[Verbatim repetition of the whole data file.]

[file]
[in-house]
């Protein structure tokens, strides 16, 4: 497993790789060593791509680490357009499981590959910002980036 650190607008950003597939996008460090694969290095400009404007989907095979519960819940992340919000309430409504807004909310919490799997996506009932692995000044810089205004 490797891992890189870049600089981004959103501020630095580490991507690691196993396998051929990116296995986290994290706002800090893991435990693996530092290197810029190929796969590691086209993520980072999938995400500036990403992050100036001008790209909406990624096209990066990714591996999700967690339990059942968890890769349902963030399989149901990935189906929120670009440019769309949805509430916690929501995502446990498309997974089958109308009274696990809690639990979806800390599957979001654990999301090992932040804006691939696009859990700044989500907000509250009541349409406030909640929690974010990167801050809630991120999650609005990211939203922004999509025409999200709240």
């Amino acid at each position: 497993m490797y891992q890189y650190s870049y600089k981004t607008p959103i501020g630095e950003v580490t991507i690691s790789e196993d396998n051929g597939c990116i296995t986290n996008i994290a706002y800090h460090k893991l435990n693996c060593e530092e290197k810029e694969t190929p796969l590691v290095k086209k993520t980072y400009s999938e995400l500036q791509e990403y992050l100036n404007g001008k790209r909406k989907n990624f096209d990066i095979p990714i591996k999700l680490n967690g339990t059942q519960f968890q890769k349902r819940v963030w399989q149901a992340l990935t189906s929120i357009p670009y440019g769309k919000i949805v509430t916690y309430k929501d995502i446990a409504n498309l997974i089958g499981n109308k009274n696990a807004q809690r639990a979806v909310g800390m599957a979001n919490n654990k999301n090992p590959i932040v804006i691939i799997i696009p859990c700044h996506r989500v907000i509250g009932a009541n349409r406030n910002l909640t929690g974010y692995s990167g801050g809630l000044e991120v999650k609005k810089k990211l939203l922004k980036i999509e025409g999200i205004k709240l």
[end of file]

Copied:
[in-house]
């Protein structure tokens, strides 16, 4: 497993790789060593791509680490357009499981590959910002980036 650190607008950003597939996008460090694969290095400009404007989907095979519960819940992340919000309430409504807004909310919490799997996506009932692995000044810089205004 490797891992890189870049600089981004959103501020630095580490991507690691196993396998051929990116296995986290994290706002800090893991435990693996530092290197810029190929796969590691086209993520980072999938995400500036990403992050100036001008790209909406990624096209990066990714591996999700967690339990059942968890890769349902963030399989149901990935189906929120670009440019769309949805509430916690929501995502446990498309997974089958109308009274696990809690639990979806800390599957979001654990999301090992932040804006691939696009859990700044989500907000509250009541349409406030909640929690974010990167801050809630991120999650609005990211939203922004999509025409999200709240």
């Amino acid at each position: 497993m490797y891992q890189y650190s870049y600089k981004t607008p959103i501020g630095e950003v580490t991507i690691s790789e196993d396998n051929g597939c990116i296995t986290n996008i994290a706002y800090h460090k893991l435990n693996c060593e530092e290197k810029e694969t190929p796969l590691v290095k086209k993520t980072y400009s999938e995400l500036q791509e990403y992050l100036n404007g001008k790209r909406k989907n990624f096209d990066i095979p990714i591996k999700l680490n967690g339990t059942q519960f968890q890769k349902r819940v963030w399989q149901a992340l990935t189906s929120i357009p670009y440019g769309k919000i949805v509430t916690y309430k929501d995502i446990a409504n498309l997974i089958g499981n109308k009274n696990a807004q809690r639990a979806v909310g800390m599957a979001n919490n654990k999301n090992p590959i932040v804006i691939i799997i696009p859990c700044h996506r989500v907000i509250g009932a009541n349409r406030n910002l909640t929690g974010y692995s990167g801050g809630l000044e991120v999650k609005k810089k990211l939203l922004k980036i999509e025409g999200i205004k709240l």